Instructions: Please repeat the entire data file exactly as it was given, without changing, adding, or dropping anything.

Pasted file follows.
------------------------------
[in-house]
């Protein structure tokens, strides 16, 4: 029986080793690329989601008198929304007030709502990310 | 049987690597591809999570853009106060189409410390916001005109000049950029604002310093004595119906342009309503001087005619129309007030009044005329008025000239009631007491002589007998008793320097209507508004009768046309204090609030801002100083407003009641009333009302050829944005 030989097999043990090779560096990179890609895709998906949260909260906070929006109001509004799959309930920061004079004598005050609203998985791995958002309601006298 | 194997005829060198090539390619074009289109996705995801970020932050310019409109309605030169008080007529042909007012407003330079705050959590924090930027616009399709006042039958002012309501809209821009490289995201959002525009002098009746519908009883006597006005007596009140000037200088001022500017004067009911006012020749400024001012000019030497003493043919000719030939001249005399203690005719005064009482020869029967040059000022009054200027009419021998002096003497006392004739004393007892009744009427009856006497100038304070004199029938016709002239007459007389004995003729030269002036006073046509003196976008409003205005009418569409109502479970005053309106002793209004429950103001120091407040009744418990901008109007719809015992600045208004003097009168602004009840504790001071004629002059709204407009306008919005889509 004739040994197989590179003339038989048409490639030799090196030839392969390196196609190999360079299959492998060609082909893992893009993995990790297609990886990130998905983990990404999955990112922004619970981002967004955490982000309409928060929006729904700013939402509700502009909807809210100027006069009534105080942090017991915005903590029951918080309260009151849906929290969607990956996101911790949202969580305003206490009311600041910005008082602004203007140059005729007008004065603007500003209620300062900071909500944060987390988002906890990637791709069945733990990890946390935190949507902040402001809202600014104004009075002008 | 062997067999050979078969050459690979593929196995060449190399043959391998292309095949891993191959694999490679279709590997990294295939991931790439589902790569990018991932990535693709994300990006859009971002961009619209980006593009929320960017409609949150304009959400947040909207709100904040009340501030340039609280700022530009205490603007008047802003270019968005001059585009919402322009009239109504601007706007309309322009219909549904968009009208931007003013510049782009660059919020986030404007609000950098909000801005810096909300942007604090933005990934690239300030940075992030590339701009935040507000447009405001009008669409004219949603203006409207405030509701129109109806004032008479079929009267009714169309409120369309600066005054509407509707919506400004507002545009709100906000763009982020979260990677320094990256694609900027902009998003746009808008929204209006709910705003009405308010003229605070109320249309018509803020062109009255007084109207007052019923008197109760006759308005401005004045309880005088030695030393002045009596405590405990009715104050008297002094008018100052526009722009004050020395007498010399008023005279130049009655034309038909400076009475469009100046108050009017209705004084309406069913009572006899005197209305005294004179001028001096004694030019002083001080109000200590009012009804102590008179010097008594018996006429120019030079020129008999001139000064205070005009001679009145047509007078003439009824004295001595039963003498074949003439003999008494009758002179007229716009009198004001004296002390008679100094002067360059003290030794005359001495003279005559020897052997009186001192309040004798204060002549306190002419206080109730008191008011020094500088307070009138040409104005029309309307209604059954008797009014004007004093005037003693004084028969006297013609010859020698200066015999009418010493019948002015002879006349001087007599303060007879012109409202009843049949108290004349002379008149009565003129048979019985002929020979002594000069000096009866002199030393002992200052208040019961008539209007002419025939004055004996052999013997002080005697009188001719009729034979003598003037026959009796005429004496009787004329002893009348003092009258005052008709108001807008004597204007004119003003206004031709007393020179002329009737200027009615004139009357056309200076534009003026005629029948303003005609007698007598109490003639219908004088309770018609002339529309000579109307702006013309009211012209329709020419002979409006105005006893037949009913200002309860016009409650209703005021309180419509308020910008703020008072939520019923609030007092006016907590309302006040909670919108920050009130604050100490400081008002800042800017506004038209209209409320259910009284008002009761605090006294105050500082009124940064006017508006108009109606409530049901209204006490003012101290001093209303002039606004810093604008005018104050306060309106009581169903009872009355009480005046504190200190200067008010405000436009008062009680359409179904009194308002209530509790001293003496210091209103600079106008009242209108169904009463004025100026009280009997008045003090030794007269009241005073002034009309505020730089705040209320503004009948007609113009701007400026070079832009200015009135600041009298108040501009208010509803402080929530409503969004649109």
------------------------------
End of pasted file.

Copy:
[in-house]
């Protein structure tokens, strides 16, 4: 029986080793690329989601008198929304007030709502990310 | 049987690597591809999570853009106060189409410390916001005109000049950029604002310093004595119906342009309503001087005619129309007030009044005329008025000239009631007491002589007998008793320097209507508004009768046309204090609030801002100083407003009641009333009302050829944005 030989097999043990090779560096990179890609895709998906949260909260906070929006109001509004799959309930920061004079004598005050609203998985791995958002309601006298 | 194997005829060198090539390619074009289109996705995801970020932050310019409109309605030169008080007529042909007012407003330079705050959590924090930027616009399709006042039958002012309501809209821009490289995201959002525009002098009746519908009883006597006005007596009140000037200088001022500017004067009911006012020749400024001012000019030497003493043919000719030939001249005399203690005719005064009482020869029967040059000022009054200027009419021998002096003497006392004739004393007892009744009427009856006497100038304070004199029938016709002239007459007389004995003729030269002036006073046509003196976008409003205005009418569409109502479970005053309106002793209004429950103001120091407040009744418990901008109007719809015992600045208004003097009168602004009840504790001071004629002059709204407009306008919005889509 004739040994197989590179003339038989048409490639030799090196030839392969390196196609190999360079299959492998060609082909893992893009993995990790297609990886990130998905983990990404999955990112922004619970981002967004955490982000309409928060929006729904700013939402509700502009909807809210100027006069009534105080942090017991915005903590029951918080309260009151849906929290969607990956996101911790949202969580305003206490009311600041910005008082602004203007140059005729007008004065603007500003209620300062900071909500944060987390988002906890990637791709069945733990990890946390935190949507902040402001809202600014104004009075002008 | 062997067999050979078969050459690979593929196995060449190399043959391998292309095949891993191959694999490679279709590997990294295939991931790439589902790569990018991932990535693709994300990006859009971002961009619209980006593009929320960017409609949150304009959400947040909207709100904040009340501030340039609280700022530009205490603007008047802003270019968005001059585009919402322009009239109504601007706007309309322009219909549904968009009208931007003013510049782009660059919020986030404007609000950098909000801005810096909300942007604090933005990934690239300030940075992030590339701009935040507000447009405001009008669409004219949603203006409207405030509701129109109806004032008479079929009267009714169309409120369309600066005054509407509707919506400004507002545009709100906000763009982020979260990677320094990256694609900027902009998003746009808008929204209006709910705003009405308010003229605070109320249309018509803020062109009255007084109207007052019923008197109760006759308005401005004045309880005088030695030393002045009596405590405990009715104050008297002094008018100052526009722009004050020395007498010399008023005279130049009655034309038909400076009475469009100046108050009017209705004084309406069913009572006899005197209305005294004179001028001096004694030019002083001080109000200590009012009804102590008179010097008594018996006429120019030079020129008999001139000064205070005009001679009145047509007078003439009824004295001595039963003498074949003439003999008494009758002179007229716009009198004001004296002390008679100094002067360059003290030794005359001495003279005559020897052997009186001192309040004798204060002549306190002419206080109730008191008011020094500088307070009138040409104005029309309307209604059954008797009014004007004093005037003693004084028969006297013609010859020698200066015999009418010493019948002015002879006349001087007599303060007879012109409202009843049949108290004349002379008149009565003129048979019985002929020979002594000069000096009866002199030393002992200052208040019961008539209007002419025939004055004996052999013997002080005697009188001719009729034979003598003037026959009796005429004496009787004329002893009348003092009258005052008709108001807008004597204007004119003003206004031709007393020179002329009737200027009615004139009357056309200076534009003026005629029948303003005609007698007598109490003639219908004088309770018609002339529309000579109307702006013309009211012209329709020419002979409006105005006893037949009913200002309860016009409650209703005021309180419509308020910008703020008072939520019923609030007092006016907590309302006040909670919108920050009130604050100490400081008002800042800017506004038209209209409320259910009284008002009761605090006294105050500082009124940064006017508006108009109606409530049901209204006490003012101290001093209303002039606004810093604008005018104050306060309106009581169903009872009355009480005046504190200190200067008010405000436009008062009680359409179904009194308002209530509790001293003496210091209103600079106008009242209108169904009463004025100026009280009997008045003090030794007269009241005073002034009309505020730089705040209320503004009948007609113009701007400026070079832009200015009135600041009298108040501009208010509803402080929530409503969004649109």